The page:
Selective attention to affective stimuli and clinical depression among youths: Role of anxiety and specificity of emotion

Benjamin L. Hankin, Brandon E. Gibb, John R.Z. Abela, Kate Flory

Research output: Contribution to journalArticlepeer-review


Cognitive models of psychopathology posit that the content or focus of information-processing biases (e.g., attentional biases) is disorder specific: Depression is hypothesized to be characterized by attentional biases specifically for depression-relevant stimuli (e.g., sad facial expressions), whereas anxiety should relate particularly to attentional biases to threat-relevant stimuli (e.g., angry faces). However, little research has investigated this specificity hypothesis and none with a sample of youths. The present study examined attentional biases to emotional faces (sad, angry, and happy compared with neutral) in groups of pure depressed, pure anxious, comorbid depressed and anxious, and control youths (ages 9-17 years; N = 161). Consistent with cognitive models, pure depressed and pure anxious youths exhibited attentional biases specifically to sad and angry faces, respectively, whereas comorbid youths exhibited attentional biases to both facial expressions. In addition, control youths exhibited attentional avoidance of sad faces, and comorbid boys avoided happy faces. Overall, findings suggest that cognitive biases and processing of particular emotional information are specific to pure clinical depression and anxiety, and results inform etiological models of potentially specific processes that are associated with internalizing disorders among youths.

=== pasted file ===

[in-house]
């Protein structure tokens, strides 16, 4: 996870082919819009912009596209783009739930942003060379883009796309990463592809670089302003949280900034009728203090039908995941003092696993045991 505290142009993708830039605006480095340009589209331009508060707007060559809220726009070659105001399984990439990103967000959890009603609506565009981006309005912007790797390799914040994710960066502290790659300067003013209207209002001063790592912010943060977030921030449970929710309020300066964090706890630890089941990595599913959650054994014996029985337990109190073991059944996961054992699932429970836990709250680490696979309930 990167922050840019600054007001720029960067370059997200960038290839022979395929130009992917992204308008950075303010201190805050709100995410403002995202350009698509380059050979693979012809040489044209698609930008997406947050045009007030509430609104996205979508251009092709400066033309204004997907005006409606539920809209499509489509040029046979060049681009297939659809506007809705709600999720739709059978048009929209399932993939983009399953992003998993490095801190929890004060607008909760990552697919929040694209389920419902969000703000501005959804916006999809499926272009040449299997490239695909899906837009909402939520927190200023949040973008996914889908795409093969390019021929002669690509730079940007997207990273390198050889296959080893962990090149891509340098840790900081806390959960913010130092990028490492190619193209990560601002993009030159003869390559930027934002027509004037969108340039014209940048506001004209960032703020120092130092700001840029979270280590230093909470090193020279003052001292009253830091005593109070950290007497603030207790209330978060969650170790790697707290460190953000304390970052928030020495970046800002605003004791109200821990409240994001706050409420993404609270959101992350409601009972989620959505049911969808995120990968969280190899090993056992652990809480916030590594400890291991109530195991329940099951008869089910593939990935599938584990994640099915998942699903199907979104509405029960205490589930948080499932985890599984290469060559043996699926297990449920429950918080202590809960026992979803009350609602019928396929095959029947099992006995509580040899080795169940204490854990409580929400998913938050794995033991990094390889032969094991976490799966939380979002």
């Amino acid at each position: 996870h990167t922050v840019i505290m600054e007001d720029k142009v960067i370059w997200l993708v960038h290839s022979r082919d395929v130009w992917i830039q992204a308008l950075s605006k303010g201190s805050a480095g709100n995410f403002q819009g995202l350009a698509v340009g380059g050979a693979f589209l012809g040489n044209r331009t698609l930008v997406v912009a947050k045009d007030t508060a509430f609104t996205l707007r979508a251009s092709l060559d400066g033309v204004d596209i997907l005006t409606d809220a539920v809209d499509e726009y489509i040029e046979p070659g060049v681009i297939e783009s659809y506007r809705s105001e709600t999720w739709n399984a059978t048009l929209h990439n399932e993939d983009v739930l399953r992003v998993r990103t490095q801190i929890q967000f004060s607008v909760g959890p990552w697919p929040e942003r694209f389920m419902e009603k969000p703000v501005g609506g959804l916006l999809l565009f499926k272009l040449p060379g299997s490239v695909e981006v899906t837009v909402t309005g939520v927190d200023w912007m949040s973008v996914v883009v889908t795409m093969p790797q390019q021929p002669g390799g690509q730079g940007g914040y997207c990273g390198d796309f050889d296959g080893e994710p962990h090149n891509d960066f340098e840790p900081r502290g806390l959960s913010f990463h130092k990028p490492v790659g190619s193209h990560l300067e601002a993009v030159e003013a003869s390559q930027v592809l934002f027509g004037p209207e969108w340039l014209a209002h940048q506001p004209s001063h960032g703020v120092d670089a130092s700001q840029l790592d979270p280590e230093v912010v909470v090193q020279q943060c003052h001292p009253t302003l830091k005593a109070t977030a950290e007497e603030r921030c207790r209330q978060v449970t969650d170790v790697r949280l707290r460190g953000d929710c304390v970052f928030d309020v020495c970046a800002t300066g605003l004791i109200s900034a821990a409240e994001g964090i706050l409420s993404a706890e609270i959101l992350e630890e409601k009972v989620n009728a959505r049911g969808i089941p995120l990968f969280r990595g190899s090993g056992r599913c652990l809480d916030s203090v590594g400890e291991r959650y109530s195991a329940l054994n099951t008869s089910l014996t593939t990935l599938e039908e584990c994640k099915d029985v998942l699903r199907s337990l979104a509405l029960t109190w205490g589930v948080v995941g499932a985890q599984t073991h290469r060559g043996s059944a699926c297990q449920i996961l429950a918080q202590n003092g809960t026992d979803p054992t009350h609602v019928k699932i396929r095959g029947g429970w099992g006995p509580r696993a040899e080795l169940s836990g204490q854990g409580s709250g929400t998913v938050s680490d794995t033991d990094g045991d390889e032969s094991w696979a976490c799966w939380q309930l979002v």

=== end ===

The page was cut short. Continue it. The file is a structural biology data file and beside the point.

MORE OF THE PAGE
Original languageEnglish (US)
Pages (from-to)491-501
Number of pages11
JournalJournal of abnormal psychology
Issue number3
StatePublished - Aug 2010
Externally publishedYes


  • Anxiety
  • Biased information processing
  • Depression
  • Emotion
  • Youth

ASJC Scopus subject areas

  • Psychiatry and Mental health
  • Biological Psychiatry


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